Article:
2. When I learned that the shooter had Asperger's, my heart sank. Already on the fringe of society, socially awkward and many times shy, it is hard for sufferers to interact with others in a 'normal' way, and because of this tend to be shunned and bullied. I suspect we will find out in the coming weeks that this most recent mass murderer was bullied at school and/or home.

    I was shocked to learn of the knife incident at your school. I'm really curious what happened to the bullies. Were they disciplined? If they are permitted to keep bullying that boy tragedy will surely result.

    1. We have so many Aspergers' students now! It seems to be the "disability-du-jour" ... I'm wondering it is over-diagnosed.

      It's a complicated story. The boy in question is deeply damaged. His father committed suicide and it was this boy (age 6) who discovered his father hanging there. His mother was recently diagnosed with some terrible disease (Lou Gehrig's, I think)and cannot work or look after him. He is being raised by his grandmother whom I've spoken to many times.

      At to "the incident" itself, this boy in question is mouthy, entirely lacking in social skills and is constantly provoking others and interfering in their business. Then, when anything at all happens (such as if someone throws an eraser at him in class), he plays the "victim card" in an attempt to get the other boy in trouble.

      Yes, the other two boys were suspended from school for a while. But I don't think this was a case of bullying in the strict definition of the word.

  3. While a conversation on gun control is certainly in order, I can pretty much assure you that if this poor, sad, mentally ill young man could not have obtained guns, a sack of ammonium nitrate and some diesel fuel would have sufficed.

    The thrust of this post is exactly on target: We have a terrible system to deal with mentally ill people in this country (and apparently in Canada, too). Please read this blgopost, then let's revisit the whole gun control thing:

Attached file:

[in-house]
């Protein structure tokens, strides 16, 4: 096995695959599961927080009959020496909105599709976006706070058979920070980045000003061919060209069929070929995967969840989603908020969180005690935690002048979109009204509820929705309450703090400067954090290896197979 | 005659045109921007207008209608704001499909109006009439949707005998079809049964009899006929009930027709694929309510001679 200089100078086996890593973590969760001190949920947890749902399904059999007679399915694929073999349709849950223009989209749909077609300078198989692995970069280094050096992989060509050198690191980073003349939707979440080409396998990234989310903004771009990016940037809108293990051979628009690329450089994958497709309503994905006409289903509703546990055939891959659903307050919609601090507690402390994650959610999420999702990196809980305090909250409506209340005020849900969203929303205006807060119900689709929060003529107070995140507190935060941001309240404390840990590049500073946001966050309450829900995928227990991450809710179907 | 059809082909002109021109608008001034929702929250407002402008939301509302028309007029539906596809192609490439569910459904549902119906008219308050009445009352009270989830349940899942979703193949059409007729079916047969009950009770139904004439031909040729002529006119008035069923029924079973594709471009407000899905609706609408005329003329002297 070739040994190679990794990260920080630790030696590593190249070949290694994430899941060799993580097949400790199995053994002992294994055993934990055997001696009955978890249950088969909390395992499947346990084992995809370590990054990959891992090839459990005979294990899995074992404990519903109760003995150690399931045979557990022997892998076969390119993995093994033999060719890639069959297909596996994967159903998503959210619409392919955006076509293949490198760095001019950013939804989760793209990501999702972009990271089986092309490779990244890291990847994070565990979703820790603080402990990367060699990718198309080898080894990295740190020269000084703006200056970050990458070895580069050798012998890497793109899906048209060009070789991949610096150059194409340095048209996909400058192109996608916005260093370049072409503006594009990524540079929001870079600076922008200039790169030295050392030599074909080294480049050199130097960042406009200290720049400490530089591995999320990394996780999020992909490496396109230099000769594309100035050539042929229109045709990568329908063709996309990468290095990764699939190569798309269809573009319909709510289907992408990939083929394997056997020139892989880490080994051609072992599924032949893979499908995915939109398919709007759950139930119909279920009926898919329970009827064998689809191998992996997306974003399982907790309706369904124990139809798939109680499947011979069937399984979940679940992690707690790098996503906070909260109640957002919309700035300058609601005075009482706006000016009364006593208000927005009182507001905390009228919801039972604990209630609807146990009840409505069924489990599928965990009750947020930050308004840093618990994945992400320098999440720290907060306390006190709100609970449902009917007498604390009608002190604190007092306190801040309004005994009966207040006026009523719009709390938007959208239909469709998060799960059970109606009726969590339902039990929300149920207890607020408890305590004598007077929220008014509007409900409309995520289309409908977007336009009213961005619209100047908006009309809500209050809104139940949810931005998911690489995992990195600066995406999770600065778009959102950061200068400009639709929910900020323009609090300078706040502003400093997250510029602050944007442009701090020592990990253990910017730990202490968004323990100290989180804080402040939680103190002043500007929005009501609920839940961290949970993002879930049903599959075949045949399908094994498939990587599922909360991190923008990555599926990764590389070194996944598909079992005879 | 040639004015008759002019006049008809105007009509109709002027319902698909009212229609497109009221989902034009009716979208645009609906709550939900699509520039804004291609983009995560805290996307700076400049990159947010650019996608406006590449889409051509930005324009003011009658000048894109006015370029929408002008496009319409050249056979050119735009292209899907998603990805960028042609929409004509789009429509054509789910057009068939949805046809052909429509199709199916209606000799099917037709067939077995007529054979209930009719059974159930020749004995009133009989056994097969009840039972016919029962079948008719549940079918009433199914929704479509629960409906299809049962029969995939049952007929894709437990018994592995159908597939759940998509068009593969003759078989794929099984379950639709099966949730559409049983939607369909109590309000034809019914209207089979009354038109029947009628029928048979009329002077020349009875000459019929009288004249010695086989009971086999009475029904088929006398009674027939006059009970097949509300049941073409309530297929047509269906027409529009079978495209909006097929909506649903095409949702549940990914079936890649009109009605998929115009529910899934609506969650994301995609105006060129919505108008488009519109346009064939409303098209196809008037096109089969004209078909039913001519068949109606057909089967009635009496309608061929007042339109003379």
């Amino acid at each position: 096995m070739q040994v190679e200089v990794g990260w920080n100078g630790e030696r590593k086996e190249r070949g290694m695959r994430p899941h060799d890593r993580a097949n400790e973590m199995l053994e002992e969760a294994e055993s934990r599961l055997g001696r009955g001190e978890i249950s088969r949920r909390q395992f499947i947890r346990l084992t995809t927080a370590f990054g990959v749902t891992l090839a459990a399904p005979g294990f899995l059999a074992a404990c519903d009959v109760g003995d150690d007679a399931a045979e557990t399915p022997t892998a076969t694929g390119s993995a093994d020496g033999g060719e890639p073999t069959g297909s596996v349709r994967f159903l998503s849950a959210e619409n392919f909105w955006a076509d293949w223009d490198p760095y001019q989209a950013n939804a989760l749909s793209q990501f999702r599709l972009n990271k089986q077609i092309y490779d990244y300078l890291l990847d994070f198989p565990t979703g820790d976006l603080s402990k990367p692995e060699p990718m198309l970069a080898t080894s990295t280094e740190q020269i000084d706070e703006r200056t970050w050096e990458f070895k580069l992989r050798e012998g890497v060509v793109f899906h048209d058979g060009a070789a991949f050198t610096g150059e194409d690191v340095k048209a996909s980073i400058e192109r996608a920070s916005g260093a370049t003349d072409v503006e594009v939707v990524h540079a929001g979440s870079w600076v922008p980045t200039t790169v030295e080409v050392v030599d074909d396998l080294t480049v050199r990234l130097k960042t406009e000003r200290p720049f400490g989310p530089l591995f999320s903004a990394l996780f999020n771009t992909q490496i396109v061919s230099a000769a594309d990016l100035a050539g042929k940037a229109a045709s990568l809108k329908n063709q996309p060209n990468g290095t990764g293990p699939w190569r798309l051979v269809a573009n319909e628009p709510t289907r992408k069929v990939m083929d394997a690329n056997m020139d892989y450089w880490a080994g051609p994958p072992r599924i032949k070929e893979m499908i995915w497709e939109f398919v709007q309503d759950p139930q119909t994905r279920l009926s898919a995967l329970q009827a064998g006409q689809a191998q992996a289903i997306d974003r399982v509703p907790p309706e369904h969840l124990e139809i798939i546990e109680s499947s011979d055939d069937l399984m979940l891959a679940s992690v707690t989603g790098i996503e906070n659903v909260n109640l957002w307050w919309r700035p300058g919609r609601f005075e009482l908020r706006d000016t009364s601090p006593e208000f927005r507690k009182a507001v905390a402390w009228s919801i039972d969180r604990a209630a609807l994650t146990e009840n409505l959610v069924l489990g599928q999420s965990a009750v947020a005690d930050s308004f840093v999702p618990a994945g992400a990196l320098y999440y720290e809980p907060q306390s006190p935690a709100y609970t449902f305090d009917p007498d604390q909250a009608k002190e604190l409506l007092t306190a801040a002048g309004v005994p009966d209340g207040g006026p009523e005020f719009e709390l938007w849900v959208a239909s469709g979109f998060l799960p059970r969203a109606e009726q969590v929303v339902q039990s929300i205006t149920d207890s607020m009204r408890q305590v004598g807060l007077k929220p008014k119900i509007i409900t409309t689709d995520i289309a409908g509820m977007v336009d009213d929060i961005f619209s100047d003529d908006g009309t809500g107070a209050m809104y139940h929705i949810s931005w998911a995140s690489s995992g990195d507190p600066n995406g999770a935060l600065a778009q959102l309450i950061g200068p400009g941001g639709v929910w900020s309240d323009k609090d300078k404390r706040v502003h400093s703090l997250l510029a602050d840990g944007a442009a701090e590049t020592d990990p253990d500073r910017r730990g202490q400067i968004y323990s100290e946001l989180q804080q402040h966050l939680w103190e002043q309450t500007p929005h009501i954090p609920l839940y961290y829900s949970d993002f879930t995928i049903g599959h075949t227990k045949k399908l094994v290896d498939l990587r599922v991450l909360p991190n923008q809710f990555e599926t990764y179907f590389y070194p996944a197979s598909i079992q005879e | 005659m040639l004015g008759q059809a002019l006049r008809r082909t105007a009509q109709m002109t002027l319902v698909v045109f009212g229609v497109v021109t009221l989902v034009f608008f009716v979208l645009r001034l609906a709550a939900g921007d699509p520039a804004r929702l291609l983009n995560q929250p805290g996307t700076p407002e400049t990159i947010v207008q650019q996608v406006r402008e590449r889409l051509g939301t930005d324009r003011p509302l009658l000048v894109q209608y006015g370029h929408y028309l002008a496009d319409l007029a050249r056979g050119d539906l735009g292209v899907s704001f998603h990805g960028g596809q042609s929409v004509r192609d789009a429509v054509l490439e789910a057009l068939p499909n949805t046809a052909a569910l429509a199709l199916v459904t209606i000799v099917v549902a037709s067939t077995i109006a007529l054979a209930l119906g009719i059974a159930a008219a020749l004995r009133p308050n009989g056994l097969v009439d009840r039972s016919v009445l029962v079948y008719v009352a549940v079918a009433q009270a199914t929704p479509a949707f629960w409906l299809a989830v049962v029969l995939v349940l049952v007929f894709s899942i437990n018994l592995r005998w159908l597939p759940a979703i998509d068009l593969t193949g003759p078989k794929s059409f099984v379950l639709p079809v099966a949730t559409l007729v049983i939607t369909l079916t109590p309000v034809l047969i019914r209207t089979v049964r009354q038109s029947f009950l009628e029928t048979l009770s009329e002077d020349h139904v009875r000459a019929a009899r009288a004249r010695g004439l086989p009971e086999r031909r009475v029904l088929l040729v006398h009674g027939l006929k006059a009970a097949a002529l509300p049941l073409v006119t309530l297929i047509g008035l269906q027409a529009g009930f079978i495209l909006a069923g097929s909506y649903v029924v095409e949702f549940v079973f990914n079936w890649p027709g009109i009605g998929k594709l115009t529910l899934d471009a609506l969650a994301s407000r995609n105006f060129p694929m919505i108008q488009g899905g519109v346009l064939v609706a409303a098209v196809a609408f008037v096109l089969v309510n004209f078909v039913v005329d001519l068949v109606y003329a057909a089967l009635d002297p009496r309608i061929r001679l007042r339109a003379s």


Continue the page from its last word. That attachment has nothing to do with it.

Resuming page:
Peace <3

    1. The problems here really started a couple of decades ago. To save costs, psychiatric institutions were shut down with the reasoning that the mentally ill would be better off living in the community. But the main motivation of governments was to save money.

      But the assisted living supports, group homes and the like hadn't even been set up. Many of the de-institutionalized people with a mental illness ended up in homeless shelters and on the streets, sick and without their meds.

      Compounding the problem is the stigma that still hangs over mental illness. Even families who have the resources to seek help often won't admit that mental illness is the problem, particularly when their children are involved.

      And when a person is suffering from a mental illness (such as my wife's depression), they are usually not thinking rationally enough to seek help or to recognize they have a treatable problem on their own.

  4. Bravo to you for reporting what you knew to be true and doing it at once. In some of these cases where warnings have been given, they haven't been acted upon and the results have been bad. The fact that you were proven correct confirms that you have very good instincts.

    1. Thanks, Will! I occasionally find that some of my colleagues are afraid to rock the boat or to say what they really feel. Sometimes, it takes a bit of courage to do the right thing and I have a great deal of it!

  5. Everyone thinks it can't happen in THEIR small town! But the truth as you have eloquently shown, is that mental illness is everywhere. Too many of us do look the other way, not having the courage you showed to stand up and point out the truth. We must realize that it is everyone's responsibility to report such suspect behavior to the proper authorities, and INSIST that those authorities act before another tragedy occurs. I wish you could put the above post on YouTube or somewhere that it could go viral. The poster in your post is quite an indictment of the lack of gun control in the USA. Second amendment aside, no one (except law enforcement) should be able to get access to assault weapons.

  6. I live 50 minutes away from where the shooting occured. I am devestated.

    1. Yes, it's a terrible tragedy but especially if it happened 'in your backyard.' Everyone at my school was deeply affected by it as well, even many thousands of mile away.